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In this article we will deal with a series of general aspects related to the concept of Information Security, also with reference to the discipline of personal data protection. Those who follow this blog know that this is not a new topic, having previously been treated by a series of articles that deal with specific aspects (find here those available in italian and here those written in english).
In this additional article we will try to set up the discussion starting from a more general approach, which can find an area of application - in the founding principles and in the consequent good practice of implementation - in almost all the information systems being defined. The hope, as always, is that the article will be useful to those who are in the process of creating a project design and who are interested in deepening their knowledge of an area that, day after day, becomes more and more important.
As always, before starting to talk about a topic, we consider it useful to start from its definition: with the term Information Security (or InfoSec) we mean the set of studies, research and knowledge of theoretical and practical order that deal with the protection of information, in whatever form it is stored and transmitted.
The CIA Triad
In turn, the meaning of protection can be defined (ISO / IEC 27000) as the preservation of the confidentiality, integrity and availability of information.
- Confidentiality: ownership of information that is accessible only to authorized individuals, entities or processes.
- Integrity: property of information to remain complete and accurate, without the possibility of alteration by external events.
- Availability: the property of information to be accessible and usable (within the expected timeframe) at the request of an authorized individual, entity or process.
In the context of Information Security it is common to refer to these three properties as CIA parameters or CIA triad: such acronym is also used by most IT companies that offer industrial and OT cybersecurity solutions worldwide.
InfoSec and Information Security
In recent years, thanks to the exponential spread of digital technological tools, the field of action of Information Security is increasingly directly attributable to the IT sector: this has led to a progressive extension of the field of action of Information Security, which today it extends not only to mere information intended as "organized and significant data", but also to technologies and processes enslaved for this purpose: in other words, to Information Security.
This progressive approach has led to a certain confusion, exacerbated in Italy by the fact that the term Information Security is often improperly translated as Information Security, thus exchanging the purpose (information) with the means, indeed with one of the means of processing (information technology ); a real metonymy, which often finds partial justification due to the fact that the two contexts have numerous points of contact when the aforementioned information is or transits on computer systems.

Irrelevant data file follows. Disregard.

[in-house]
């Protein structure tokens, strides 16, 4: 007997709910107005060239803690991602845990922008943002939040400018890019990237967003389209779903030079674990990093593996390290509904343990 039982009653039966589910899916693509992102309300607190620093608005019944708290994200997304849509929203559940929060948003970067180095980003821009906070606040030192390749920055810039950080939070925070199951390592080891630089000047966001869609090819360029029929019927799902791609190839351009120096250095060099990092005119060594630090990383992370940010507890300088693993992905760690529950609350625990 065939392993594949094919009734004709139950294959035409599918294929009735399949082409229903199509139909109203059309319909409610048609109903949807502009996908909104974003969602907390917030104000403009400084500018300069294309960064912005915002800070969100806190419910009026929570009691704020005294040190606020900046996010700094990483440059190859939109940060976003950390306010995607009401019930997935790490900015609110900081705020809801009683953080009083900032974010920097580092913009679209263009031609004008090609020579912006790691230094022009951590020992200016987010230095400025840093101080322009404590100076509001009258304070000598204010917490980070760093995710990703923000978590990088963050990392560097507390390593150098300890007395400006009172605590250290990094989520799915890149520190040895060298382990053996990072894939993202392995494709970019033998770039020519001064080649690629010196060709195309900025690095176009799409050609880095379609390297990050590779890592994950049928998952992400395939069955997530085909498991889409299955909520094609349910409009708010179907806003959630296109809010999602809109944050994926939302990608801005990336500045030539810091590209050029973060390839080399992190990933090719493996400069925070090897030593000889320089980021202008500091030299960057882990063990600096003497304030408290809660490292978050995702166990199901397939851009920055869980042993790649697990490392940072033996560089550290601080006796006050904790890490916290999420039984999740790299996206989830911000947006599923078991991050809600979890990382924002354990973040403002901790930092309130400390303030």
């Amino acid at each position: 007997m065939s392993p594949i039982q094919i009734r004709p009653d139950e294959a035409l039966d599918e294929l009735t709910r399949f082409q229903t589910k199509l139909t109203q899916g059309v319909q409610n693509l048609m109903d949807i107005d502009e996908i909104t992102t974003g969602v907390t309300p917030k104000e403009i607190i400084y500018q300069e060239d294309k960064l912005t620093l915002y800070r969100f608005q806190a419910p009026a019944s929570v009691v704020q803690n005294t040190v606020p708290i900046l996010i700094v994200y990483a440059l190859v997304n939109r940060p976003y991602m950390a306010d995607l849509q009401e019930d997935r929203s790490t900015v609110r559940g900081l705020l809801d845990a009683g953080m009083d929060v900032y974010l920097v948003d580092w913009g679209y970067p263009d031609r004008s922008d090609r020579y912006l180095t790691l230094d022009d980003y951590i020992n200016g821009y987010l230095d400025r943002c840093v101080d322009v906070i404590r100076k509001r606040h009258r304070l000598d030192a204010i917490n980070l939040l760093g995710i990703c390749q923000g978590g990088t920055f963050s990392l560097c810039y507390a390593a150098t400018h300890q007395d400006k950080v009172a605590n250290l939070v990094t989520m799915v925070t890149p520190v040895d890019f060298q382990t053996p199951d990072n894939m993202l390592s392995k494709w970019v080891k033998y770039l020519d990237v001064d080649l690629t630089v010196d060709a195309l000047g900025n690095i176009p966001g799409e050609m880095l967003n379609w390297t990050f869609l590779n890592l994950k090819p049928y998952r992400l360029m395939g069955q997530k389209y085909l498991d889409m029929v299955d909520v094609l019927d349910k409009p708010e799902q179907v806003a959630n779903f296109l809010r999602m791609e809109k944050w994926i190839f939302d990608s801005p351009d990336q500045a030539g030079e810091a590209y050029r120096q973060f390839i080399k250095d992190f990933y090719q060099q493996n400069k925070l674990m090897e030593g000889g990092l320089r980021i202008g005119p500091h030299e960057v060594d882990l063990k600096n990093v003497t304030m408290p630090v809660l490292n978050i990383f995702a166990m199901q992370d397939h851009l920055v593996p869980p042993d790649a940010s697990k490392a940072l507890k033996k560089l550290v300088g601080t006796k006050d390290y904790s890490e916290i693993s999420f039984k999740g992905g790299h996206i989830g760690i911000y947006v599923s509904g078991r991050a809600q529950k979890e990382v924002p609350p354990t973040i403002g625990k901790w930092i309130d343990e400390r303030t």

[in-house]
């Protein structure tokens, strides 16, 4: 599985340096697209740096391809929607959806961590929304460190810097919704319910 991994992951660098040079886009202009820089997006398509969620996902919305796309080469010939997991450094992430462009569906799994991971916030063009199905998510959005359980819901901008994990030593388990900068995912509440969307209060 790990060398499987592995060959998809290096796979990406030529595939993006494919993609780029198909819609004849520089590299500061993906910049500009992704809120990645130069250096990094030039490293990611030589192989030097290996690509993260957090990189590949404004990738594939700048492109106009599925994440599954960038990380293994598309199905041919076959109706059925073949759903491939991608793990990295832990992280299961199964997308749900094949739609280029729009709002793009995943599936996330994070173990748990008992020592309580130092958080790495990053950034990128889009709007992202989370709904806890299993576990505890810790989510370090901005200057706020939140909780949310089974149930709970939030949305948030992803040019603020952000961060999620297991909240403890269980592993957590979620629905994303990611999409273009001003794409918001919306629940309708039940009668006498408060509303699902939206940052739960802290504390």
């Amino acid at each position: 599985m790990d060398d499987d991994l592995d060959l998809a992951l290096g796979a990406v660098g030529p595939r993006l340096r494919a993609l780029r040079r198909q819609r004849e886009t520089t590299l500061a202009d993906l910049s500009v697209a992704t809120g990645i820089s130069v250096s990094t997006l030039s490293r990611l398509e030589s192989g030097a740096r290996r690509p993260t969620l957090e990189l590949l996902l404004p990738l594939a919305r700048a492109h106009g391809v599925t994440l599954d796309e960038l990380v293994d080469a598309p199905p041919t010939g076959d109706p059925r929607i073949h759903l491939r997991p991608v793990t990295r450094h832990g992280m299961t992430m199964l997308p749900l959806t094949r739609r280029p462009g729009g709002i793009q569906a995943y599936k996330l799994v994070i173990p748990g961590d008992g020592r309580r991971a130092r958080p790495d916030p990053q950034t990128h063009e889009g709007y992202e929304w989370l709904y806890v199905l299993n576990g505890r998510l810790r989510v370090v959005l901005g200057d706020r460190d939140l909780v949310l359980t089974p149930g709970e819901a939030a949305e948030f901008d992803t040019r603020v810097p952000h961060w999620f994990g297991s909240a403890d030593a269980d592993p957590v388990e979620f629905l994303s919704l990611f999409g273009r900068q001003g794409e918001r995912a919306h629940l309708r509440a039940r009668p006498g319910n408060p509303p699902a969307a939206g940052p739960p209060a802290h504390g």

At the same time, however, it is important to underline that the two terms are not interchangeable, as they relate to different fields of action that may well not coincide. Let's try to understand the difference with a couple of examples:
- when information is not found and / or does not pass through an IT system, their protection calls into question Information Security but has nothing to do with IT Security;
- when a group of hackers carries out an attack on a computer system that does not contain information and / or does not impact the RID parameters of any information (think for example of a temperature controller), the attack constitutes an IT Security problem but it does not impact Information Security in the least.
The keywords of IT Security are Resilience, Robustness and Reactivity (RRR or R3), corresponding to the characteristics that a technology must possess to face attacks aimed at compromising its functioning.
InfoSec, Cybersecurity and Data Security
Still remaining within the scope of definitions, let's try to explain the relationships that exist between Information Security (or InfoSec) and the other security areas mentioned in the title of this article: what is the relationship between InfoSec, Cybersecurity and Data Security? Are these different ways of saying the same concept or are there real differences as in the case of cyber security?
These are perfectly legitimate questions, as the definitions used in numerous texts, insights and sector publications tend to overlap or confuse each other, also due to the need to orient oneself within a series of highly situational translations made in different times which is not always appropriate to understand in their literal meaning.
On closer inspection, even if the above definitions are certainly related to each other, using them as synonyms is imprecise. Wanting to try to make the appropriate differentiations, we could say that: